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January 19, 2010

Ian Poulter


SCOTT CROCKETT: Ian, many thanks, as always, for joining us. Welcome do the Abu Dhabi Championship and happy new year to you. Just give us an indication of what you've been doing over last couple of months since we last saw you on the course.
IAN POULTER: Freezing in Orlando is what I've been doing. Not quite as cold as the U.K., but I've just been resting to be honest.
I didn't hit a golf ball for three weeks which was lovely, put the clubs down, and spent a lot of time with the kids. Got a new puppy. What else have I been doing? Not really a lot else to be honest with you, apart from resting and trying to get a little bit fitter. And yeah, as I said, the start of the practise over the last couple of weeks was a bit fresh in Orlando, so probably haven't done as much as I really wanted to get done, but I'm still hitting fine and looking forward to these two weeks in the desert.
SCOTT CROCKETT: Presumably the reason was to recharge the batteries; do you feel you've achieved that?
IAN POULTER: Yeah, 100 per cent. I finished the year pretty good. Seven weeks on bounce, which I've never -- well I have done it in the past but that was probably back in 2000, 2001, but seven weeks with 32,000 miles I think of flying was an awful lot to do. But you know, I was always going to take that five-week break after that. So it was good to recharge the batteries and put the clubs down.
SCOTT CROCKETT: Your thoughts on this week, Ian, you've played here before, and two Top-10s; you're comfortable here.
IAN POULTER: Yeah, I like the golf course from what I can remember. I'm looking forward to getting out there.
Obviously there is going to be a difference, new wedges in the bag with the rules change, so that will be different. I've been practising this morning, and yeah, there's definitely a little bit of a difference. The ball is definitely releasing out in chip shots.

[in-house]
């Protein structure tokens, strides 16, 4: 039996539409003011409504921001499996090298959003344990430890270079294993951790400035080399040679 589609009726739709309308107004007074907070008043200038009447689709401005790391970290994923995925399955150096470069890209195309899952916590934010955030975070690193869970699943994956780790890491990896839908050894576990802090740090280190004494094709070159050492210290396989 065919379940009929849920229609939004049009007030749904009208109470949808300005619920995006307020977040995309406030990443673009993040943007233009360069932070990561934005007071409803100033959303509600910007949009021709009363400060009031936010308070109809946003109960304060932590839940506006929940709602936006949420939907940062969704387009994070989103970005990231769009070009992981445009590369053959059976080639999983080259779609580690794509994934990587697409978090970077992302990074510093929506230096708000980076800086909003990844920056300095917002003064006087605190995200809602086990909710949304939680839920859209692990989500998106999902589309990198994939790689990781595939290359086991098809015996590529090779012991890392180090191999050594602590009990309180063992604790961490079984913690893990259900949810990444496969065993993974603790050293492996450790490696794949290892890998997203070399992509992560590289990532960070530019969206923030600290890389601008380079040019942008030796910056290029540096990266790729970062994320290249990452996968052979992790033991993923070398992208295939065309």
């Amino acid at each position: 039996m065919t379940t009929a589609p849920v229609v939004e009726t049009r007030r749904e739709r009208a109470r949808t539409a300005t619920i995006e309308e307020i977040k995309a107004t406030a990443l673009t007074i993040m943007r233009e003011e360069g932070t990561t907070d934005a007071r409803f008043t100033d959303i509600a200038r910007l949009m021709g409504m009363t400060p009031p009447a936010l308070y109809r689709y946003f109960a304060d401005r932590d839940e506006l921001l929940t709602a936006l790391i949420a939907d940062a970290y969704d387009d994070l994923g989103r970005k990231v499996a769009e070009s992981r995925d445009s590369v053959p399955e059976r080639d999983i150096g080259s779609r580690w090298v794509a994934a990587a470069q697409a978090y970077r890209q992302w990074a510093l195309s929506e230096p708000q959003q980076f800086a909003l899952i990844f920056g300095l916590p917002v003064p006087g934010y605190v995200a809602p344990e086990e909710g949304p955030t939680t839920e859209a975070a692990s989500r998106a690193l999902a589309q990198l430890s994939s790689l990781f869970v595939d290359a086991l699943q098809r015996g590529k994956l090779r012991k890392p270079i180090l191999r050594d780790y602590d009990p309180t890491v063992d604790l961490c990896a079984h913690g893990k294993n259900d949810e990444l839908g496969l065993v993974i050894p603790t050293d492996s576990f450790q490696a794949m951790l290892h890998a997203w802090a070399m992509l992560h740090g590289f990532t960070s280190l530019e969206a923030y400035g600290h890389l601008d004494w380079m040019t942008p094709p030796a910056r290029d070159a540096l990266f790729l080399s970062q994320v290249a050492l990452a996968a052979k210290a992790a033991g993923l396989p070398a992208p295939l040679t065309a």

I haven't been on the course yet. I'll wait to get on the golf course tomorrow to have a good look at it. But I'm looking forward to getting out there. I think it will definitely lends itself to people who have got some imagination with the short game and some feel. I'm looking forward to getting going really.

Q. Were you happy with what you did in that seven weeks overall, and what are your goals for the short-term this year? What are your thoughts?
IAN POULTER: Yeah, I think that seven weeks worked out very well. Obviously getting a win early in that seven weeks was great. And finishing -- having a few Top-10s, as well. So I did exactly what I needed to do. Great to win. Great to put some Ryder Cup points on the board and really have a nice seven weeks so I can relax over Christmas.
Goals for this year: I think obviously I want to make The Ryder Cup side. I feel that I should be contending in those majors, which is a big factor this year. I'll be working hard to be prepared for each major so I can come out as strong as I possibly can.

Q. A number of other golfers are making a return to Abu Dhabi, and we are seeing a lot of players making their debuts here, even from the PGA TOUR, how is that an indication of how this region is growing in golf?
IAN POULTER: Sure, it's growing. Obviously the season-end tournament was in Dubai a few months ago, and we are getting more and more tournaments over here. So you are getting more top players coming over to play golf, and with that you'll see how strong the Emirates is with people wanting to come over and play golf.
So yeah, it's growing, the golf courses are growing, and the place is growing, and that's why people are coming over to play golf.
It is a great place to play golf. The weather is great and people enjoy coming here. We get looked after very, very well and we enjoy coming here to play golf.